This, of course, is all well and good, especially the heavy lifting Mr. Levin has done on this issue. After all, it is one of the most important aspects of our mission as educators to expose the public to the fraudulent nature of such myths as the black Confederate story. I wonder, however, if historians are not in danger of sinking down into the mire of this debate by continuing to pay attention to every continued claim from the mythmakers and supporters and every rebuttal in the blogs and the news media. To be honest, I’m not sure where I stand on this, but I feel as though this debate is beginning to yield diminishing returns. Surely, the public has been educated about the debate and the shortcomings of the black Confederate thesis. Carrying on the debate with members of the Sons of Confederate Veterans and other true believers yields nothing, for they are resolved to support their position regardless of whatever evidence and logical analysis is marshaled to expose the fallacy of their belief.
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I recently re-read Philip D. Dillard’s essay, “What Price Must We Pay for Victory?: View on Arming Slaves from Lynchburg, Virginia and Galveston, Texas, which appeared in a collection of essays honoring the career of Emory Thomas. Dillard argues that the slave enlistment debate was shaped by a localities proximity to Union military threats. While Lynchburg was forced to deal with a Union advance in the Shenandoah Valley by late 1864, Galveston remained relatively isolated from the threat of war. Dillard reminds us that sentiment in connection with the enlistment debate was shaped directly by the perceived threat to slavery. Residents of Lynchburg eventually came to grudgingly endorse a resolution supporting enlistment while Galveston’s location allowed its residents to consider the threat to slavery and the racial hierarchy in isolation from the threat of war.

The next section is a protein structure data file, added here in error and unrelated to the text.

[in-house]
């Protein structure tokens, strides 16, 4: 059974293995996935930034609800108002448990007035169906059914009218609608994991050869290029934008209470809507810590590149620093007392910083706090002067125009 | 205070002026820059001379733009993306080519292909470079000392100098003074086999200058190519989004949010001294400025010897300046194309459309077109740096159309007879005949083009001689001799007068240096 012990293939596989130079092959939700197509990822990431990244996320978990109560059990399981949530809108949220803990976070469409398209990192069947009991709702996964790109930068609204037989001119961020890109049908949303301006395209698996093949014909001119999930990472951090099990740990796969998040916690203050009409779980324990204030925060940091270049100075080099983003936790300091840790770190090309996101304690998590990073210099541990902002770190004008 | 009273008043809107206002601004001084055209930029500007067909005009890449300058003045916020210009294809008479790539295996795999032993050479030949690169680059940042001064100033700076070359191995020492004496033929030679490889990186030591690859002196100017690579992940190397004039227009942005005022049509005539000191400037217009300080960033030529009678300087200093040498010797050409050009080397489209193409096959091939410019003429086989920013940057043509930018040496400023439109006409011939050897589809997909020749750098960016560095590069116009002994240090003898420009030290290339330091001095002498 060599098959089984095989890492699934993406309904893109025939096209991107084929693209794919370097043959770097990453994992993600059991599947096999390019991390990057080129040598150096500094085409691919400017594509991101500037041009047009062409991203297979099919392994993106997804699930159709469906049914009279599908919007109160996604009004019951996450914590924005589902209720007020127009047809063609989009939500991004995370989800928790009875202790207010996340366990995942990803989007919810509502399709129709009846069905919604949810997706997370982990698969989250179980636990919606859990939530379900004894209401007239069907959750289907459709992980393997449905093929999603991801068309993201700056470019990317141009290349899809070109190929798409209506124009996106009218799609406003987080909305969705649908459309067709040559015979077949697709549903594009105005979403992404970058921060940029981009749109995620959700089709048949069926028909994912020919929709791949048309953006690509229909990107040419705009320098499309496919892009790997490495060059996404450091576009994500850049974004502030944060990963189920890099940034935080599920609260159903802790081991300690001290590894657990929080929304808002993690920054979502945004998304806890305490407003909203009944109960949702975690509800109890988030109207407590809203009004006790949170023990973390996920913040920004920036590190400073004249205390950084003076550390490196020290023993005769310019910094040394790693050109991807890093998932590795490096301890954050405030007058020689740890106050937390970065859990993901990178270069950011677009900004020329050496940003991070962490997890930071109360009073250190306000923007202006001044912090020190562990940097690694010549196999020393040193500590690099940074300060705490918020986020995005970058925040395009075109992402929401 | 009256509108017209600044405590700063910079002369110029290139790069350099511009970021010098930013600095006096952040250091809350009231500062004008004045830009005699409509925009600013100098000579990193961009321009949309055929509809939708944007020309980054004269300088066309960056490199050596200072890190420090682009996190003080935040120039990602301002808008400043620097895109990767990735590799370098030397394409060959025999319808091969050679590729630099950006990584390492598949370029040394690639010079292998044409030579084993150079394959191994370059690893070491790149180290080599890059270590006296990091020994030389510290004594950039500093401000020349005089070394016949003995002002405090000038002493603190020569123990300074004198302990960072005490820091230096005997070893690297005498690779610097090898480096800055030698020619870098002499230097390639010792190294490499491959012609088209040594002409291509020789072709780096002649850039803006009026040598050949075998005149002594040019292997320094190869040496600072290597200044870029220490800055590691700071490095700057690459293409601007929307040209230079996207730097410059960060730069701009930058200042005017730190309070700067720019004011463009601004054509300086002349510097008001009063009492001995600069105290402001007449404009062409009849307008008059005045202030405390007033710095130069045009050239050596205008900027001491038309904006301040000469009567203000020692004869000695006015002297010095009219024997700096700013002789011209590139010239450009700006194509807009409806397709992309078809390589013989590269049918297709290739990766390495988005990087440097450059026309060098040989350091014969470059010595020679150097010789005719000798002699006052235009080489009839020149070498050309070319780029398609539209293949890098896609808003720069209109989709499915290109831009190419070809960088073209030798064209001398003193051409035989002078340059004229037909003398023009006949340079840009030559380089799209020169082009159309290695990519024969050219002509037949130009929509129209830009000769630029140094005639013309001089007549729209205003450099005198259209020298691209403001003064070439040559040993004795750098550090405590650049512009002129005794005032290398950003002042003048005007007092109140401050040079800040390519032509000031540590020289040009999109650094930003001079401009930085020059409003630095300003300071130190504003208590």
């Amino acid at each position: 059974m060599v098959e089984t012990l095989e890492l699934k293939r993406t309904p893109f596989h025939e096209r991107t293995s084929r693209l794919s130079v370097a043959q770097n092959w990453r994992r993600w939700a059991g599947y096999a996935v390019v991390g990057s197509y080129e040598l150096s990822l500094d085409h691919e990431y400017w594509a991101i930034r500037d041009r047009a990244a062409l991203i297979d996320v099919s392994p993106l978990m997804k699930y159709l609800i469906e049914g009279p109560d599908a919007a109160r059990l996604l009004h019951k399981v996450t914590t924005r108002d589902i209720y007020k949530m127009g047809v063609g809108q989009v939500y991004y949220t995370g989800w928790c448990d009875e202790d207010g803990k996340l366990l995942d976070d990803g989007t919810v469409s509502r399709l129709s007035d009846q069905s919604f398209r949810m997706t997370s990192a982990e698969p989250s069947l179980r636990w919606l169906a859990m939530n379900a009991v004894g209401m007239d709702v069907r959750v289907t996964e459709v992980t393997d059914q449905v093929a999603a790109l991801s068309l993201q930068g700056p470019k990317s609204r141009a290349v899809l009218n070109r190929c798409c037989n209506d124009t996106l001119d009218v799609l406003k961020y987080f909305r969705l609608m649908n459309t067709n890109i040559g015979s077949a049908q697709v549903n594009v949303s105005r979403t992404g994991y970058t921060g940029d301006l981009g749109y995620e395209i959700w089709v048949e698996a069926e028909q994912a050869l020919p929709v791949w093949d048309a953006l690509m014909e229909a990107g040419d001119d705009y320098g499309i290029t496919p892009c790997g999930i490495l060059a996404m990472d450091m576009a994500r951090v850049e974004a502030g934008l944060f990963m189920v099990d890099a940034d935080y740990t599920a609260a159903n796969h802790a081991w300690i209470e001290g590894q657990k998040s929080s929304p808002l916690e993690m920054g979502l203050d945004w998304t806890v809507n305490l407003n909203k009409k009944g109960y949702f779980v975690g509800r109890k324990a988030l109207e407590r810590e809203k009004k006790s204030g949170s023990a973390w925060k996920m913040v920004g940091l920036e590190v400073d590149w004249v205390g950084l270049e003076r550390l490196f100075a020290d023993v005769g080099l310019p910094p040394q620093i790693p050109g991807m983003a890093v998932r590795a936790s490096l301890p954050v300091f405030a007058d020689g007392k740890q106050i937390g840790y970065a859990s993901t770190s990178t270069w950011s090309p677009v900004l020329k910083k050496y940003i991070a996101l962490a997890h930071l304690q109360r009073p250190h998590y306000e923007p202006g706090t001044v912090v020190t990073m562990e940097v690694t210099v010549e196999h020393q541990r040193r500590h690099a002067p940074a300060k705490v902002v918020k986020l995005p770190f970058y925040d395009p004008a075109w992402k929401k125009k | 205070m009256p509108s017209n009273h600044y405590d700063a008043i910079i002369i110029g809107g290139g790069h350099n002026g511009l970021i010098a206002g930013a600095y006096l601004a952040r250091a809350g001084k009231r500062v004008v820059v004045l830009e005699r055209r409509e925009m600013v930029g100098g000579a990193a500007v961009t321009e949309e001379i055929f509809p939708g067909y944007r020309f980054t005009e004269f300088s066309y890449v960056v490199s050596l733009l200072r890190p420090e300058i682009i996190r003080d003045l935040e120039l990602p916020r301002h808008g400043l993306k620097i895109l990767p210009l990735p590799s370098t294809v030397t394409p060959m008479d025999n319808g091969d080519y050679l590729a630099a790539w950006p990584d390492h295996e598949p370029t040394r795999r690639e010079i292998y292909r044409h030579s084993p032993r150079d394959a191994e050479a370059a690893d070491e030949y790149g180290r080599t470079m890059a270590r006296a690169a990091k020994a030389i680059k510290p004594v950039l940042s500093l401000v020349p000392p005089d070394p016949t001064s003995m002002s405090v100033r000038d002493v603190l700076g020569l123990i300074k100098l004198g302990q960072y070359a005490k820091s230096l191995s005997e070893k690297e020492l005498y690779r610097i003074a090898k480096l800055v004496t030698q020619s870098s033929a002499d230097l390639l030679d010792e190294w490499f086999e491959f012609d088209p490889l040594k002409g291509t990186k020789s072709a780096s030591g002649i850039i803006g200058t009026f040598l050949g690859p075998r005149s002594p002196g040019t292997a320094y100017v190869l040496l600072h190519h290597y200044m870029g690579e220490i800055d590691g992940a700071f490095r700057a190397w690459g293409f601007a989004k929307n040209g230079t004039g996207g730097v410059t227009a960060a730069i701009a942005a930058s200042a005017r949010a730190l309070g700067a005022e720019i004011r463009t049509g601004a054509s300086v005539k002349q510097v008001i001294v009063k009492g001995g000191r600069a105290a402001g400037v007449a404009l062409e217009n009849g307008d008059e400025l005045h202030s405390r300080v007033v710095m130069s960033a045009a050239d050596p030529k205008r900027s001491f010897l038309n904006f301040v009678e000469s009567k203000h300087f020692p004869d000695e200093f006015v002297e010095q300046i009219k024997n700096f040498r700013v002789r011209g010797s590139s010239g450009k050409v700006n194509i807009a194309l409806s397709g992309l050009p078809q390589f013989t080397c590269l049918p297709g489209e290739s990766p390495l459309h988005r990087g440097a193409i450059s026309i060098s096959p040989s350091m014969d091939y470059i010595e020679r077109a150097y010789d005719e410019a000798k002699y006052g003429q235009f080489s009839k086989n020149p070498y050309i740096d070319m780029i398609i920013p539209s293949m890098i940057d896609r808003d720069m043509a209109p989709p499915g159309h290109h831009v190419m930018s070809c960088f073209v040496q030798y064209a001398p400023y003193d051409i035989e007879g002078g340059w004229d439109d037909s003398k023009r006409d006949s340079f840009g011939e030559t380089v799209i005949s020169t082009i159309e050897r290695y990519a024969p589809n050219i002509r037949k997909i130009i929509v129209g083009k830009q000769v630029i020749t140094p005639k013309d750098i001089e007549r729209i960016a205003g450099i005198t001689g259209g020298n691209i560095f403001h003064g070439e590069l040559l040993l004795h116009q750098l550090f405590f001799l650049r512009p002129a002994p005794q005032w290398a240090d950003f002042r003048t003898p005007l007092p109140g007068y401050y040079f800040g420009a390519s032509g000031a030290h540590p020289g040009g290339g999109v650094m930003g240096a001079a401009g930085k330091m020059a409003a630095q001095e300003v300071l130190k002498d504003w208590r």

One editorial in the Galveston News authored by “Pelican Private” who was stationed in the Galveston defenses caught my attention:
The discussion is untimely and fraught with evil; it engenders panic when there is no danger. Shall we sell slavery, the legacy of our fathers–a legacy halloed by the best blood of the Caucassian race–to purchase independence: Go to the red fields of Manassas, Sharpsburg and Shiloh…and tell their whitened bones that you are so base, so low, so abject that you are ready to abandon the cause for which they fell.
I have no idea whether this individual was a slaveholder, but I don’t think it matters. What I find interesting in the account is the difficulty involved in imagining slaves as soldiers. While the residents of Lynchburg eventually endorsed such an idea we ought not to make the mistake of assuming that supporters eagerly embraced the measure. In fact, that it came so late in the war suggests just how committed white southerners were to a slave society. It also reflects their commitment to the concept of the citizen-soldier. White southerners were obligated to serve their nation because of their status as free men. Slaves were not simply property, they were not citizens of the country. Pelican’s editorial must be understood, in part, as a plea to maintain the status of all white men.